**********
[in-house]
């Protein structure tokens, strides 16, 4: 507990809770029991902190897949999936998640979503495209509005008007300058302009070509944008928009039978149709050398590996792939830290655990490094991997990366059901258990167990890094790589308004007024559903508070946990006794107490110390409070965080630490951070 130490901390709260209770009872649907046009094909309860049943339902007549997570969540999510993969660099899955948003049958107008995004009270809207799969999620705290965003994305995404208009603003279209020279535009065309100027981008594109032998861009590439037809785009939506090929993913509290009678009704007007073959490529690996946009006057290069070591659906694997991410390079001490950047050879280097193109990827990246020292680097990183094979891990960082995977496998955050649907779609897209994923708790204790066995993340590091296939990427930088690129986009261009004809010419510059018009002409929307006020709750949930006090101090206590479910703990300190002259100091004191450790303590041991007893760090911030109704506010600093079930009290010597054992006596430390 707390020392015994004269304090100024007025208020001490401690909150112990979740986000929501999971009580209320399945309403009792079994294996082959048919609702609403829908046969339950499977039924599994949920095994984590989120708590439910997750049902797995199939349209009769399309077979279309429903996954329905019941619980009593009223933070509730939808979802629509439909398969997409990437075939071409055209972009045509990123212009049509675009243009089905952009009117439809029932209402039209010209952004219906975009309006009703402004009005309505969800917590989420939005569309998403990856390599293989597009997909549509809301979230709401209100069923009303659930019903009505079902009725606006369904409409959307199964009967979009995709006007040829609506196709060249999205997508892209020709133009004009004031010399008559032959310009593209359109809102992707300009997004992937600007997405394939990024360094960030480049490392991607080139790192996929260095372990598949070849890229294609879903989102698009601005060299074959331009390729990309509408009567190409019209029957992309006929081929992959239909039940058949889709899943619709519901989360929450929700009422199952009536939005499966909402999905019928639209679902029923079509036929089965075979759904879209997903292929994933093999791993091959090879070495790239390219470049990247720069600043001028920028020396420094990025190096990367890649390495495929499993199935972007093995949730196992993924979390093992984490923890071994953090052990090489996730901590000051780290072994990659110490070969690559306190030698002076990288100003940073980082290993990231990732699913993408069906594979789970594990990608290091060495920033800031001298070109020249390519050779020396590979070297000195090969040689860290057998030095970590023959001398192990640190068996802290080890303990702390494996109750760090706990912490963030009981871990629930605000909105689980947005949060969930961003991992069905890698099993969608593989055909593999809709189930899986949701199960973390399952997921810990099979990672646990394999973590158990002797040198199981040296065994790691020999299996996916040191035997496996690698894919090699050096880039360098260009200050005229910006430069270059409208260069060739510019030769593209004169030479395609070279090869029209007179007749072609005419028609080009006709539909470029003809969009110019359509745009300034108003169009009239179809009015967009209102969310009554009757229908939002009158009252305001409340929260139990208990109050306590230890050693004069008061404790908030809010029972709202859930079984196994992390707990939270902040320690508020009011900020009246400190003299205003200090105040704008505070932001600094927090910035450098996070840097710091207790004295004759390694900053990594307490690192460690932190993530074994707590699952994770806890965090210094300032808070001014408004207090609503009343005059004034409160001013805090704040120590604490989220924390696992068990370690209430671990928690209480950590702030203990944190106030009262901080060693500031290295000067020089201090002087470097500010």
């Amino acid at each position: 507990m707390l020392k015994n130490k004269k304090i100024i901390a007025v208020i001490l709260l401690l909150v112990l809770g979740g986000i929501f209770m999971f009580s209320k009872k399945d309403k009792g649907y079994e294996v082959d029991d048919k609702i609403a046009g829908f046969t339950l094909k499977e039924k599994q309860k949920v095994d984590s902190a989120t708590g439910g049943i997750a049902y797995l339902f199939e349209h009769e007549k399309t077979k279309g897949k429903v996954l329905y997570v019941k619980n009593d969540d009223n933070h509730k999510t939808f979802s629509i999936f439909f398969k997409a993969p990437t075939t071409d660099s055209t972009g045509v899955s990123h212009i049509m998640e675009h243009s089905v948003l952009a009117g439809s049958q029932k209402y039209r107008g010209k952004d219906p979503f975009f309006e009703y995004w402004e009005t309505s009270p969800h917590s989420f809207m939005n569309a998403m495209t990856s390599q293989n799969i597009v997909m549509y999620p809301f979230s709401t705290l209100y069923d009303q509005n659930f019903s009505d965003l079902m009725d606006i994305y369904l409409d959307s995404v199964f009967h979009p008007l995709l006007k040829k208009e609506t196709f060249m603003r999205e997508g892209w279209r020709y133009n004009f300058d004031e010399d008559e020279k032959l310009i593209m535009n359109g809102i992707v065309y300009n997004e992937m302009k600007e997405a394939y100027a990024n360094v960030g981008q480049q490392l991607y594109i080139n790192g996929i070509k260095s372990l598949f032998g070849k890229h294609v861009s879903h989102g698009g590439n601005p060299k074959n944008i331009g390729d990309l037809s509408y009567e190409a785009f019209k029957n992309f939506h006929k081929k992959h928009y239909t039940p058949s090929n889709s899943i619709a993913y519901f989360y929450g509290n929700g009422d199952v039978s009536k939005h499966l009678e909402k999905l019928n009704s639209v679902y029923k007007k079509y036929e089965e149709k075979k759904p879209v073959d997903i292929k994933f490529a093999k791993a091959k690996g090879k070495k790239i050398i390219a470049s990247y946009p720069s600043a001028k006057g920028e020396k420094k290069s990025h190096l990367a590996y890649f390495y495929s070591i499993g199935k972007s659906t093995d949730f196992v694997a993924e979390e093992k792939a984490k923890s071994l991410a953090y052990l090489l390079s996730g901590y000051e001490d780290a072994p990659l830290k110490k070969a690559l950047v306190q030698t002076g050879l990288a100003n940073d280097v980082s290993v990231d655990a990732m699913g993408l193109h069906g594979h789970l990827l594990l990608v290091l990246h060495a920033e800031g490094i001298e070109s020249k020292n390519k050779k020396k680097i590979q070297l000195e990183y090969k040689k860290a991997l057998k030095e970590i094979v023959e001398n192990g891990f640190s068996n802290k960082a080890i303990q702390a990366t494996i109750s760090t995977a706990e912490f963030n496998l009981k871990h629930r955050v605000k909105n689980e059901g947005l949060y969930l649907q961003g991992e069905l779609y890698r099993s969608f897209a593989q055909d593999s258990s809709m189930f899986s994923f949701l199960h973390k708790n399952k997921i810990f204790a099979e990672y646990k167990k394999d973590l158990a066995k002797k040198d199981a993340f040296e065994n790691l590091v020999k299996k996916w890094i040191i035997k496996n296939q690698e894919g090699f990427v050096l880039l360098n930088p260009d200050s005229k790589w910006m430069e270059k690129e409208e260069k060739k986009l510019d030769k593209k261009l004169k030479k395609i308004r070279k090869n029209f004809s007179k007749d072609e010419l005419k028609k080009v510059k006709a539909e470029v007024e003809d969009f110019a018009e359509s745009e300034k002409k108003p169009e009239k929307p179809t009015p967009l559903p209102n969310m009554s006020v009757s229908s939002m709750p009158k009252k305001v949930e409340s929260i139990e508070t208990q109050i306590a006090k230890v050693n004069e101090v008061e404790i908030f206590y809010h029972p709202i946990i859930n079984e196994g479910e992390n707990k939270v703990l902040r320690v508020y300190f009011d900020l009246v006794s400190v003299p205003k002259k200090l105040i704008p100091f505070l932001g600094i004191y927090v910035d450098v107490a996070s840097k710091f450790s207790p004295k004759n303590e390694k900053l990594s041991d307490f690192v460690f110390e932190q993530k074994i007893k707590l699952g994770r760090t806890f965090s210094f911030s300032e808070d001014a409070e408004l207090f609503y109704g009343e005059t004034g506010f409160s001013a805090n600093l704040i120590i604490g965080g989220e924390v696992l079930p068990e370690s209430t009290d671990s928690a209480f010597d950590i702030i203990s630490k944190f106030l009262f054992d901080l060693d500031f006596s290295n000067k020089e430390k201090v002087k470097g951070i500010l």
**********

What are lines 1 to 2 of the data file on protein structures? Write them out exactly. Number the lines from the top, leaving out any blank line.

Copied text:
[in-house]
């Protein structure tokens, strides 16, 4: 507990809770029991902190897949999936998640979503495209509005008007300058302009070509944008928009039978149709050398590996792939830290655990490094991997990366059901258990167990890094790589308004007024559903508070946990006794107490110390409070965080630490951070 130490901390709260209770009872649907046009094909309860049943339902007549997570969540999510993969660099899955948003049958107008995004009270809207799969999620705290965003994305995404208009603003279209020279535009065309100027981008594109032998861009590439037809785009939506090929993913509290009678009704007007073959490529690996946009006057290069070591659906694997991410390079001490950047050879280097193109990827990246020292680097990183094979891990960082995977496998955050649907779609897209994923708790204790066995993340590091296939990427930088690129986009261009004809010419510059018009002409929307006020709750949930006090101090206590479910703990300190002259100091004191450790303590041991007893760090911030109704506010600093079930009290010597054992006596430390 707390020392015994004269304090100024007025208020001490401690909150112990979740986000929501999971009580209320399945309403009792079994294996082959048919609702609403829908046969339950499977039924599994949920095994984590989120708590439910997750049902797995199939349209009769399309077979279309429903996954329905019941619980009593009223933070509730939808979802629509439909398969997409990437075939071409055209972009045509990123212009049509675009243009089905952009009117439809029932209402039209010209952004219906975009309006009703402004009005309505969800917590989420939005569309998403990856390599293989597009997909549509809301979230709401209100069923009303659930019903009505079902009725606006369904409409959307199964009967979009995709006007040829609506196709060249999205997508892209020709133009004009004031010399008559032959310009593209359109809102992707300009997004992937600007997405394939990024360094960030480049490392991607080139790192996929260095372990598949070849890229294609879903989102698009601005060299074959331009390729990309509408009567190409019209029957992309006929081929992959239909039940058949889709899943619709519901989360929450929700009422199952009536939005499966909402999905019928639209679902029923079509036929089965075979759904879209997903292929994933093999791993091959090879070495790239390219470049990247720069600043001028920028020396420094990025190096990367890649390495495929499993199935972007093995949730196992993924979390093992984490923890071994953090052990090489996730901590000051780290072994990659110490070969690559306190030698002076990288100003940073980082290993990231990732699913993408069906594979789970594990990608290091060495920033800031001298070109020249390519050779020396590979070297000195090969040689860290057998030095970590023959001398192990640190068996802290080890303990702390494996109750760090706990912490963030009981871990629930605000909105689980947005949060969930961003991992069905890698099993969608593989055909593999809709189930899986949701199960973390399952997921810990099979990672646990394999973590158990002797040198199981040296065994790691020999299996996916040191035997496996690698894919090699050096880039360098260009200050005229910006430069270059409208260069060739510019030769593209004169030479395609070279090869029209007179007749072609005419028609080009006709539909470029003809969009110019359509745009300034108003169009009239179809009015967009209102969310009554009757229908939002009158009252305001409340929260139990208990109050306590230890050693004069008061404790908030809010029972709202859930079984196994992390707990939270902040320690508020009011900020009246400190003299205003200090105040704008505070932001600094927090910035450098996070840097710091207790004295004759390694900053990594307490690192460690932190993530074994707590699952994770806890965090210094300032808070001014408004207090609503009343005059004034409160001013805090704040120590604490989220924390696992068990370690209430671990928690209480950590702030203990944190106030009262901080060693500031290295000067020089201090002087470097500010």